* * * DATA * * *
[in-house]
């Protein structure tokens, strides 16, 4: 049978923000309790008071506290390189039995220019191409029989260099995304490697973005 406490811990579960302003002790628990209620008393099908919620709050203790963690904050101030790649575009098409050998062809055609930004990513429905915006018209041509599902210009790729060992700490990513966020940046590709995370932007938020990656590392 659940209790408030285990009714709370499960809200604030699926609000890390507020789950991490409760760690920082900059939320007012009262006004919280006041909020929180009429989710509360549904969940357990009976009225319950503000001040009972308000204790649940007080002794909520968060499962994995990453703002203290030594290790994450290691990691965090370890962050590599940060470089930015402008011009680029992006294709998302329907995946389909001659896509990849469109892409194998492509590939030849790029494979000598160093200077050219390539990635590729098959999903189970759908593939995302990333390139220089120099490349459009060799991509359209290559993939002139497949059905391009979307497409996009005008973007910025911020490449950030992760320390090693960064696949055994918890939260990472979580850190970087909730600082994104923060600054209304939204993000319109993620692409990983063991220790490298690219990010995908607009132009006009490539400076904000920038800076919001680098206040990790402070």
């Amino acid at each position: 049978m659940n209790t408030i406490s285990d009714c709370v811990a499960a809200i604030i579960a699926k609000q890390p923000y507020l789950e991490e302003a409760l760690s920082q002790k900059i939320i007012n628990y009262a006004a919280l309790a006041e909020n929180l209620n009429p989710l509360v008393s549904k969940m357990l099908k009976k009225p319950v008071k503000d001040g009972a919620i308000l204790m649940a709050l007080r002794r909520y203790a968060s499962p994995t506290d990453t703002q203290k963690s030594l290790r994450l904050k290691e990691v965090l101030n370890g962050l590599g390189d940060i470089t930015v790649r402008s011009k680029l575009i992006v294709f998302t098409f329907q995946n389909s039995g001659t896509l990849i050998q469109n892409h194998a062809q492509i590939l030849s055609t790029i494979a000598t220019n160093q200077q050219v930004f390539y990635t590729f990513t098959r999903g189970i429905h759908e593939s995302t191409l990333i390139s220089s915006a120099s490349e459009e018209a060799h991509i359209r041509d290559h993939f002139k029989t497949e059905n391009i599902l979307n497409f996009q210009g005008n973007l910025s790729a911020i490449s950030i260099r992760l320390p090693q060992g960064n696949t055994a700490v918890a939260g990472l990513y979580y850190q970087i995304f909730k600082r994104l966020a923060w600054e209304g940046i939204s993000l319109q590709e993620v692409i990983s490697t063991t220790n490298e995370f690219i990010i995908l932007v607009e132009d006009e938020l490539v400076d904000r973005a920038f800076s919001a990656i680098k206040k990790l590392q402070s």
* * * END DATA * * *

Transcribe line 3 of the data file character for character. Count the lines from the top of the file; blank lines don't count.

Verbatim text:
């Amino acid at each position: 049978m659940n209790t408030i406490s285990d009714c709370v811990a499960a809200i604030i579960a699926k609000q890390p923000y507020l789950e991490e302003a409760l760690s920082q002790k900059i939320i007012n628990y009262a006004a919280l309790a006041e909020n929180l209620n009429p989710l509360v008393s549904k969940m357990l099908k009976k009225p319950v008071k503000d001040g009972a919620i308000l204790m649940a709050l007080r002794r909520y203790a968060s499962p994995t506290d990453t703002q203290k963690s030594l290790r994450l904050k290691e990691v965090l101030n370890g962050l590599g390189d940060i470089t930015v790649r402008s011009k680029l575009i992006v294709f998302t098409f329907q995946n389909s039995g001659t896509l990849i050998q469109n892409h194998a062809q492509i590939l030849s055609t790029i494979a000598t220019n160093q200077q050219v930004f390539y990635t590729f990513t098959r999903g189970i429905h759908e593939s995302t191409l990333i390139s220089s915006a120099s490349e459009e018209a060799h991509i359209r041509d290559h993939f002139k029989t497949e059905n391009i599902l979307n497409f996009q210009g005008n973007l910025s790729a911020i490449s950030i260099r992760l320390p090693q060992g960064n696949t055994a700490v918890a939260g990472l990513y979580y850190q970087i995304f909730k600082r994104l966020a923060w600054e209304g940046i939204s993000l319109q590709e993620v692409i990983s490697t063991t220790n490298e995370f690219i990010i995908l932007v607009e132009d006009e938020l490539v400076d904000r973005a920038f800076s919001a990656i680098k206040k990790l590392q402070s």